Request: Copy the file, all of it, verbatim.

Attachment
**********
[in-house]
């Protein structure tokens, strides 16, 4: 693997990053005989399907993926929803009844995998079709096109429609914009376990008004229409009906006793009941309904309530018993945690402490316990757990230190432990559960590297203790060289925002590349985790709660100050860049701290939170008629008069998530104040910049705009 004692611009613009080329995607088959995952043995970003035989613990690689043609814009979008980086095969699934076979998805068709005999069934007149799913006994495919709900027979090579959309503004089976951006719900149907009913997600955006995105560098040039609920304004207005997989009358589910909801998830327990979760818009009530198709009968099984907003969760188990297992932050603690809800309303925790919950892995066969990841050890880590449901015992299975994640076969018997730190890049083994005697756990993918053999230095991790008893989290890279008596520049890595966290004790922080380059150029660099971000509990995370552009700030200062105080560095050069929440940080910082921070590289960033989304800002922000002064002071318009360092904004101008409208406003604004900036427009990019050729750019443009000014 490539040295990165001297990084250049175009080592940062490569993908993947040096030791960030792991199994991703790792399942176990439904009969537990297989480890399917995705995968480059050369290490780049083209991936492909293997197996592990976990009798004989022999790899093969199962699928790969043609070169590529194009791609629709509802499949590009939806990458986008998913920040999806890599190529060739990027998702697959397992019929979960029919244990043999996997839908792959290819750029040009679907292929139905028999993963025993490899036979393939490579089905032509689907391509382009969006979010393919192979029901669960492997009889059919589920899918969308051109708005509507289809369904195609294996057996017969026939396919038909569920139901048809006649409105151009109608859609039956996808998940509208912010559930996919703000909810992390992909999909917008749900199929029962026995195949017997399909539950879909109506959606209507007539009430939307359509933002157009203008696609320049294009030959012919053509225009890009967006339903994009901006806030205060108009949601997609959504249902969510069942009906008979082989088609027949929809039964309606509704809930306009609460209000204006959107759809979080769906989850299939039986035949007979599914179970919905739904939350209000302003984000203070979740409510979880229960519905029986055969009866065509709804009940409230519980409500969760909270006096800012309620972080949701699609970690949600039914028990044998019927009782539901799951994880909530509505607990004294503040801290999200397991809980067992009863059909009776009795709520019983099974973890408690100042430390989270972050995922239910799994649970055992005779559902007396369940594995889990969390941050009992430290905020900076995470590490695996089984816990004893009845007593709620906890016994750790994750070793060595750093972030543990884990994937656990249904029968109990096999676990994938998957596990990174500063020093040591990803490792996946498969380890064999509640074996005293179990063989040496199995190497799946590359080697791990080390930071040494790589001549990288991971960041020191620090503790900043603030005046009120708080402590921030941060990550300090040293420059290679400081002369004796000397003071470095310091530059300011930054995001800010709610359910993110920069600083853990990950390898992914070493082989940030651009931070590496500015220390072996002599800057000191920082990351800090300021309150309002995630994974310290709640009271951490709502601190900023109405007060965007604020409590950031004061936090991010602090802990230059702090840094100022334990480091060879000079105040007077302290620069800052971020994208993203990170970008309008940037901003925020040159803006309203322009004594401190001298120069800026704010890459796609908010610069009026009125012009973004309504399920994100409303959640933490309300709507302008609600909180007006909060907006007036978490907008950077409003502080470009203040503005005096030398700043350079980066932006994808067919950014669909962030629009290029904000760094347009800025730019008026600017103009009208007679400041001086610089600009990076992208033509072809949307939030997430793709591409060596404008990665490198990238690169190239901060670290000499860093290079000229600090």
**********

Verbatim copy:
[in-house]
């Protein structure tokens, strides 16, 4: 693997990053005989399907993926929803009844995998079709096109429609914009376990008004229409009906006793009941309904309530018993945690402490316990757990230190432990559960590297203790060289925002590349985790709660100050860049701290939170008629008069998530104040910049705009 004692611009613009080329995607088959995952043995970003035989613990690689043609814009979008980086095969699934076979998805068709005999069934007149799913006994495919709900027979090579959309503004089976951006719900149907009913997600955006995105560098040039609920304004207005997989009358589910909801998830327990979760818009009530198709009968099984907003969760188990297992932050603690809800309303925790919950892995066969990841050890880590449901015992299975994640076969018997730190890049083994005697756990993918053999230095991790008893989290890279008596520049890595966290004790922080380059150029660099971000509990995370552009700030200062105080560095050069929440940080910082921070590289960033989304800002922000002064002071318009360092904004101008409208406003604004900036427009990019050729750019443009000014 490539040295990165001297990084250049175009080592940062490569993908993947040096030791960030792991199994991703790792399942176990439904009969537990297989480890399917995705995968480059050369290490780049083209991936492909293997197996592990976990009798004989022999790899093969199962699928790969043609070169590529194009791609629709509802499949590009939806990458986008998913920040999806890599190529060739990027998702697959397992019929979960029919244990043999996997839908792959290819750029040009679907292929139905028999993963025993490899036979393939490579089905032509689907391509382009969006979010393919192979029901669960492997009889059919589920899918969308051109708005509507289809369904195609294996057996017969026939396919038909569920139901048809006649409105151009109608859609039956996808998940509208912010559930996919703000909810992390992909999909917008749900199929029962026995195949017997399909539950879909109506959606209507007539009430939307359509933002157009203008696609320049294009030959012919053509225009890009967006339903994009901006806030205060108009949601997609959504249902969510069942009906008979082989088609027949929809039964309606509704809930306009609460209000204006959107759809979080769906989850299939039986035949007979599914179970919905739904939350209000302003984000203070979740409510979880229960519905029986055969009866065509709804009940409230519980409500969760909270006096800012309620972080949701699609970690949600039914028990044998019927009782539901799951994880909530509505607990004294503040801290999200397991809980067992009863059909009776009795709520019983099974973890408690100042430390989270972050995922239910799994649970055992005779559902007396369940594995889990969390941050009992430290905020900076995470590490695996089984816990004893009845007593709620906890016994750790994750070793060595750093972030543990884990994937656990249904029968109990096999676990994938998957596990990174500063020093040591990803490792996946498969380890064999509640074996005293179990063989040496199995190497799946590359080697791990080390930071040494790589001549990288991971960041020191620090503790900043603030005046009120708080402590921030941060990550300090040293420059290679400081002369004796000397003071470095310091530059300011930054995001800010709610359910993110920069600083853990990950390898992914070493082989940030651009931070590496500015220390072996002599800057000191920082990351800090300021309150309002995630994974310290709640009271951490709502601190900023109405007060965007604020409590950031004061936090991010602090802990230059702090840094100022334990480091060879000079105040007077302290620069800052971020994208993203990170970008309008940037901003925020040159803006309203322009004594401190001298120069800026704010890459796609908010610069009026009125012009973004309504399920994100409303959640933490309300709507302008609600909180007006909060907006007036978490907008950077409003502080470009203040503005005096030398700043350079980066932006994808067919950014669909962030629009290029904000760094347009800025730019008026600017103009009208007679400041001086610089600009990076992208033509072809949307939030997430793709591409060596404008990665490198990238690169190239901060670290000499860093290079000229600090």